"We met in college - I a Wellesley girl, he a Harvard guy. It was just like it was in the movies. He swept me off my feet. We were married before we graduated. Looking back, we were just children, really. As a graduation gift to my family, I shared my first pregnancy - our daughter, Karen. She was our world, our reason for being. Not long after that, we were blessed with our son, Jackson. Darren was a savvy businessman, loved his job and his family. Our lives were, for us, perfect. We became parents, grandparents, soon to be great-grandparents. Darren was a wonderful man and father and husband. He will be missed by many."
A few tears streamed down my face. I sniffled. I had done it. I took my seat back in the first pew. My kids patted my shoulders, hugged me.
A few other family member got up and spoke of Darren, a few funny stories to try to lighten the mood.
Eventually people began filing out, hugging me and saying how sorry they were for my loss. I had opted for an outdoor service for one reason. My allergies would make sure I was convincing.
Finally it was just myself and the kids. I asked for a moment alone with my husband. They obliged. I waited until they were out of ear shot.
"I loved you. I married you. I bore children for you. I raised them for you. I was a dutiful wife to you. I know you didn't love me the same. I'm not sure when the love left, but it did. So did the respect. You lived a lie. You made my life a lie. In turn, you made me liar; I lied to the kids about you. I always told you that you could tell me anything. If you had just told me, I would have understood. I would have respected you. Don't get me wrong, I still would have been mad, but I would have forgiven you. We could have been so much happier. Instead you lied, you became a sneak, and you thought I didn't know. I knew. I knew about all of it. There would have been no shame had you just told me. Instead I discover from the lawyer that you left part of your estate to him. What am I supposed to tell your children? You bastard. You fucking bastard. Rot in Hell."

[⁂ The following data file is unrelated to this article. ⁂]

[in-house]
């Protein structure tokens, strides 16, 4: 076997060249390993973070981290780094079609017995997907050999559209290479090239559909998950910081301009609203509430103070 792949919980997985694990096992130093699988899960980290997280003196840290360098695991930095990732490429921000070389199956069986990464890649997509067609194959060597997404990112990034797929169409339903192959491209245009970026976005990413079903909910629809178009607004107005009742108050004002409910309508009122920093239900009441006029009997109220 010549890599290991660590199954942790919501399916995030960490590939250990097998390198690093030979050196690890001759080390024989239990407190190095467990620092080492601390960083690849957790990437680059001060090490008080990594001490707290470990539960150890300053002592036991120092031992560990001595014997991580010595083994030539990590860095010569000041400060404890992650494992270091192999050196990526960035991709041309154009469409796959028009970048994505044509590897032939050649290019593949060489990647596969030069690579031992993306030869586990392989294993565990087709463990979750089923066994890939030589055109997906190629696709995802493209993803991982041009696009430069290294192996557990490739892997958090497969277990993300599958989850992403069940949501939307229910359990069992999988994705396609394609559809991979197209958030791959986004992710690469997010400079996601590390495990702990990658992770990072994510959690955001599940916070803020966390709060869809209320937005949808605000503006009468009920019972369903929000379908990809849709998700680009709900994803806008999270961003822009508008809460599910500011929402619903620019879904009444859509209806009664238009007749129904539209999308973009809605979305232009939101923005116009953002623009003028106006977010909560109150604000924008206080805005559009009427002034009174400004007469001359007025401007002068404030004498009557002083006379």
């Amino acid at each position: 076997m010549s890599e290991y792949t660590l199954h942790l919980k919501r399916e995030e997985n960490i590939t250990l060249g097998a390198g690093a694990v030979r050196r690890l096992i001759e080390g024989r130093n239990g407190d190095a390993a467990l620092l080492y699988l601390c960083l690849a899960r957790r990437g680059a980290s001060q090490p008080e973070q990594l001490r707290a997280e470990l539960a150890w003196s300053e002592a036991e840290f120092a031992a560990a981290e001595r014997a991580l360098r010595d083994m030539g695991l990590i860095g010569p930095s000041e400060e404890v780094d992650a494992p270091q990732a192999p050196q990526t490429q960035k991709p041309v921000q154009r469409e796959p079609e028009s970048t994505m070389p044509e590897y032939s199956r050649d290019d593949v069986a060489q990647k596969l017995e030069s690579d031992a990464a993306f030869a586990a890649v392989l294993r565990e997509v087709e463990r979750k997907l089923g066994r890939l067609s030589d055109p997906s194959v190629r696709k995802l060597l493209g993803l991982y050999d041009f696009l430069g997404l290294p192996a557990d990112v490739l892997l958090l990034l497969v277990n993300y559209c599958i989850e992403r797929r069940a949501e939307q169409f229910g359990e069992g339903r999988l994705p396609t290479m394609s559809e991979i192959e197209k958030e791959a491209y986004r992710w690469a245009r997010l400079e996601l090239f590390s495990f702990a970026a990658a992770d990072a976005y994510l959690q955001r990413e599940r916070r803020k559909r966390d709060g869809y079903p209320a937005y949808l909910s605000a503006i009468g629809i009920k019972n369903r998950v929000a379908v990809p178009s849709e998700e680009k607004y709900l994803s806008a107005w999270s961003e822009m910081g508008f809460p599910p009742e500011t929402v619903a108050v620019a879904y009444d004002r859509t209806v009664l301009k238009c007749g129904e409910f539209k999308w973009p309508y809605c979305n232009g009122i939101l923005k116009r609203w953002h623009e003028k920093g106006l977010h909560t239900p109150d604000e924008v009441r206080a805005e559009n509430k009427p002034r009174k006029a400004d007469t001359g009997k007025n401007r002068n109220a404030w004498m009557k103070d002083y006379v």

I turned to leave, to return to my family. How many of them know? If they know, how long have they known? I don't want their pity. I don't want their sympathy. I don't to see that look in their eyes. I knew he was here. He knew I knew. I could see it in his eyes.
The question remained: How do I tell our children that their parents lives were all a lie?
I remained stoic as I made my way across the cemetery lawn. But now the tears were real.